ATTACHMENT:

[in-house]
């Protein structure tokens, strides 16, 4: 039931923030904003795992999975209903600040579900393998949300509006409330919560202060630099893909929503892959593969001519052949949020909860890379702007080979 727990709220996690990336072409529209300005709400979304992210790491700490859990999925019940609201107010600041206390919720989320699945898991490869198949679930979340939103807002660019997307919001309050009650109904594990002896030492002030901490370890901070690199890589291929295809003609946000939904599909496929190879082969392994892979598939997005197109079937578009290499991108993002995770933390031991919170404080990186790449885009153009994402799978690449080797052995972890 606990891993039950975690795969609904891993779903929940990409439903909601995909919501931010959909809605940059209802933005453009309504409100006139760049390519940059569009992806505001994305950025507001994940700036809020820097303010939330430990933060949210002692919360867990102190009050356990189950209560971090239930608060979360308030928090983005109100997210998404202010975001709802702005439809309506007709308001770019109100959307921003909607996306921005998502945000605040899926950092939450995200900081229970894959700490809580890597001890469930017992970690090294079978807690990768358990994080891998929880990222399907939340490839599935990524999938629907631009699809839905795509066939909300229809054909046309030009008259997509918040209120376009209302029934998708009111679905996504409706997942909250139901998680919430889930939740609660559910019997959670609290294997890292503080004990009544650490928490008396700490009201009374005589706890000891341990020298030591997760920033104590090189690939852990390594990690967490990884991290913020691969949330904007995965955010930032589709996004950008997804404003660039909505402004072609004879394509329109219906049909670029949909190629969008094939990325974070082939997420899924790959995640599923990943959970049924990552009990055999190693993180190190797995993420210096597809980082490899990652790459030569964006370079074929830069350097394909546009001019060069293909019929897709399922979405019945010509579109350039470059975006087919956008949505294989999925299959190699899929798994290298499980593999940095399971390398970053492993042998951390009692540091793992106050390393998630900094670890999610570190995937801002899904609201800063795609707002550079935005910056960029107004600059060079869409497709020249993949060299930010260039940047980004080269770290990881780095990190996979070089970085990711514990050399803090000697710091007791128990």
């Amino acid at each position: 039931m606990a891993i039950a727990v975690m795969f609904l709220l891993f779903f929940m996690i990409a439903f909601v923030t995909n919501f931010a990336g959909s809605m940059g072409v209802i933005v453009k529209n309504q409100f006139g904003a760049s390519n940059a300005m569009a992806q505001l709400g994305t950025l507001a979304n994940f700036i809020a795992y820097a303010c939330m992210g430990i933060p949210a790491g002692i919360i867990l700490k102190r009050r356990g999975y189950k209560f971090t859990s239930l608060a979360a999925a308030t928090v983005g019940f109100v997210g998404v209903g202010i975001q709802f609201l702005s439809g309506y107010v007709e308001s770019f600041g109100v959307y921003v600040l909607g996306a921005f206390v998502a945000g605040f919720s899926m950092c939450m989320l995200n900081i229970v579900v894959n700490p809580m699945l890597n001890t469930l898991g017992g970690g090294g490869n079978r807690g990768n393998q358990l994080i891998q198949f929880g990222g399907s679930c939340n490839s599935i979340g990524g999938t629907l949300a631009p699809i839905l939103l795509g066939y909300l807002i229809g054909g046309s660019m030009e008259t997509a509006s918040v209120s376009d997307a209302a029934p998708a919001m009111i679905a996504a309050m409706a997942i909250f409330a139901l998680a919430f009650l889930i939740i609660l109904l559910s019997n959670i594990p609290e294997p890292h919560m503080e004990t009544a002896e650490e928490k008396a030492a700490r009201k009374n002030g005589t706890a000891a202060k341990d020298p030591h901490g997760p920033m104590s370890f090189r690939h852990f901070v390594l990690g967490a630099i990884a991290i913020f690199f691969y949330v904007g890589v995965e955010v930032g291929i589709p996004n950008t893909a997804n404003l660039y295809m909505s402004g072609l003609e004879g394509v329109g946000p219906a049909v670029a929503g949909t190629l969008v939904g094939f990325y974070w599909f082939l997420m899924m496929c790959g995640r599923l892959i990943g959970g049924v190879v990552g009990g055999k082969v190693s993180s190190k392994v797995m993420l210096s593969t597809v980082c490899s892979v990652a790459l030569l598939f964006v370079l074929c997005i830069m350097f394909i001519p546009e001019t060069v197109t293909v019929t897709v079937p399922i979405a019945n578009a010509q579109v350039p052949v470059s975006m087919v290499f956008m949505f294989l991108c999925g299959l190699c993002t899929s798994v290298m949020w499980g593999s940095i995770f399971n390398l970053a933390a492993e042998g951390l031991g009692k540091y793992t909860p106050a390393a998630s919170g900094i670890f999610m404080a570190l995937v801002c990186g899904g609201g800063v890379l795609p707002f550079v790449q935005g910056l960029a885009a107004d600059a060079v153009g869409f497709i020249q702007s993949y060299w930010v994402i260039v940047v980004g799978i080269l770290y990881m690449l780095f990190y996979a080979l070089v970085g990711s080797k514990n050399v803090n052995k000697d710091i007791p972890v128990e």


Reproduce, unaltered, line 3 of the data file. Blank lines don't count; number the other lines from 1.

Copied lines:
């Amino acid at each position: 039931m606990a891993i039950a727990v975690m795969f609904l709220l891993f779903f929940m996690i990409a439903f909601v923030t995909n919501f931010a990336g959909s809605m940059g072409v209802i933005v453009k529209n309504q409100f006139g904003a760049s390519n940059a300005m569009a992806q505001l709400g994305t950025l507001a979304n994940f700036i809020a795992y820097a303010c939330m992210g430990i933060p949210a790491g002692i919360i867990l700490k102190r009050r356990g999975y189950k209560f971090t859990s239930l608060a979360a999925a308030t928090v983005g019940f109100v997210g998404v209903g202010i975001q709802f609201l702005s439809g309506y107010v007709e308001s770019f600041g109100v959307y921003v600040l909607g996306a921005f206390v998502a945000g605040f919720s899926m950092c939450m989320l995200n900081i229970v579900v894959n700490p809580m699945l890597n001890t469930l898991g017992g970690g090294g490869n079978r807690g990768n393998q358990l994080i891998q198949f929880g990222g399907s679930c939340n490839s599935i979340g990524g999938t629907l949300a631009p699809i839905l939103l795509g066939y909300l807002i229809g054909g046309s660019m030009e008259t997509a509006s918040v209120s376009d997307a209302a029934p998708a919001m009111i679905a996504a309050m409706a997942i909250f409330a139901l998680a919430f009650l889930i939740i609660l109904l559910s019997n959670i594990p609290e294997p890292h919560m503080e004990t009544a002896e650490e928490k008396a030492a700490r009201k009374n002030g005589t706890a000891a202060k341990d020298p030591h901490g997760p920033m104590s370890f090189r690939h852990f901070v390594l990690g967490a630099i990884a991290i913020f690199f691969y949330v904007g890589v995965e955010v930032g291929i589709p996004n950008t893909a997804n404003l660039y295809m909505s402004g072609l003609e004879g394509v329109g946000p219906a049909v670029a929503g949909t190629l969008v939904g094939f990325y974070w599909f082939l997420m899924m496929c790959g995640r599923l892959i990943g959970g049924v190879v990552g009990g055999k082969v190693s993180s190190k392994v797995m993420l210096s593969t597809v980082c490899s892979v990652a790459l030569l598939f964006v370079l074929c997005i830069m350097f394909i001519p546009e001019t060069v197109t293909v019929t897709v079937p399922i979405a019945n578009a010509q579109v350039p052949v470059s975006m087919v290499f956008m949505f294989l991108c999925g299959l190699c993002t899929s798994v290298m949020w499980g593999s940095i995770f399971n390398l970053a933390a492993e042998g951390l031991g009692k540091y793992t909860p106050a390393a998630s919170g900094i670890f999610m404080a570190l995937v801002c990186g899904g609201g800063v890379l795609p707002f550079v790449q935005g910056l960029a885009a107004d600059a060079v153009g869409f497709i020249q702007s993949y060299w930010v994402i260039v940047v980004g799978i080269l770290y990881m690449l780095f990190y996979a080979l070089v970085g990711s080797k514990n050399v803090n052995k000697d710091i007791p972890v128990e």